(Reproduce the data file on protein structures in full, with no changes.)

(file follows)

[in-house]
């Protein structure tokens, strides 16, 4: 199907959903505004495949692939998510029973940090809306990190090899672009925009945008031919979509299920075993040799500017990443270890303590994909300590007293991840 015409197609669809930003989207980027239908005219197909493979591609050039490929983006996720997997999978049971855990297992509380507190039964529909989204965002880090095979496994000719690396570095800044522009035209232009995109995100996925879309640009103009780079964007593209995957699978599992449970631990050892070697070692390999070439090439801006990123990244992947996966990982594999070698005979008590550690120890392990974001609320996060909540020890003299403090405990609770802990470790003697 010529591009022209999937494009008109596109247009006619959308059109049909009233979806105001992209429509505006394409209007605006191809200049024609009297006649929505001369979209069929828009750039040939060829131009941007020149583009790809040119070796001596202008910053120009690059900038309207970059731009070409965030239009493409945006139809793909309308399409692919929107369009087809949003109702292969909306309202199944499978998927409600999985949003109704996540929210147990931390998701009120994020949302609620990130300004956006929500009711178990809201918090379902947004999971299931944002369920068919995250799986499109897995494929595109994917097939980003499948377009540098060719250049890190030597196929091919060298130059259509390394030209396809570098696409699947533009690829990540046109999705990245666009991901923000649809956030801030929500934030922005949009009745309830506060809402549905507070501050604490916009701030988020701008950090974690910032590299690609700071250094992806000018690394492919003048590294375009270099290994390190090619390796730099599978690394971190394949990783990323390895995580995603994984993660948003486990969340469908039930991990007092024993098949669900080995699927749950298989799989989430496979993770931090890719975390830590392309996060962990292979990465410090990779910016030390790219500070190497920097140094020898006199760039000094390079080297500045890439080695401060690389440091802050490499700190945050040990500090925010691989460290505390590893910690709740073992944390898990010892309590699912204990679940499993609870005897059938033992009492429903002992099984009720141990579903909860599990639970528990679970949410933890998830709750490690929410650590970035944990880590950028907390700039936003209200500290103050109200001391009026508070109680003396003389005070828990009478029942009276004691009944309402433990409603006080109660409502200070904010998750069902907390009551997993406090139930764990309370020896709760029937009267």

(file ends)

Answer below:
[in-house]
């Protein structure tokens, strides 16, 4: 199907959903505004495949692939998510029973940090809306990190090899672009925009945008031919979509299920075993040799500017990443270890303590994909300590007293991840 015409197609669809930003989207980027239908005219197909493979591609050039490929983006996720997997999978049971855990297992509380507190039964529909989204965002880090095979496994000719690396570095800044522009035209232009995109995100996925879309640009103009780079964007593209995957699978599992449970631990050892070697070692390999070439090439801006990123990244992947996966990982594999070698005979008590550690120890392990974001609320996060909540020890003299403090405990609770802990470790003697 010529591009022209999937494009008109596109247009006619959308059109049909009233979806105001992209429509505006394409209007605006191809200049024609009297006649929505001369979209069929828009750039040939060829131009941007020149583009790809040119070796001596202008910053120009690059900038309207970059731009070409965030239009493409945006139809793909309308399409692919929107369009087809949003109702292969909306309202199944499978998927409600999985949003109704996540929210147990931390998701009120994020949302609620990130300004956006929500009711178990809201918090379902947004999971299931944002369920068919995250799986499109897995494929595109994917097939980003499948377009540098060719250049890190030597196929091919060298130059259509390394030209396809570098696409699947533009690829990540046109999705990245666009991901923000649809956030801030929500934030922005949009009745309830506060809402549905507070501050604490916009701030988020701008950090974690910032590299690609700071250094992806000018690394492919003048590294375009270099290994390190090619390796730099599978690394971190394949990783990323390895995580995603994984993660948003486990969340469908039930991990007092024993098949669900080995699927749950298989799989989430496979993770931090890719975390830590392309996060962990292979990465410090990779910016030390790219500070190497920097140094020898006199760039000094390079080297500045890439080695401060690389440091802050490499700190945050040990500090925010691989460290505390590893910690709740073992944390898990010892309590699912204990679940499993609870005897059938033992009492429903002992099984009720141990579903909860599990639970528990679970949410933890998830709750490690929410650590970035944990880590950028907390700039936003209200500290103050109200001391009026508070109680003396003389005070828990009478029942009276004691009944309402433990409603006080109660409502200070904010998750069902907390009551997993406090139930764990309370020896709760029937009267």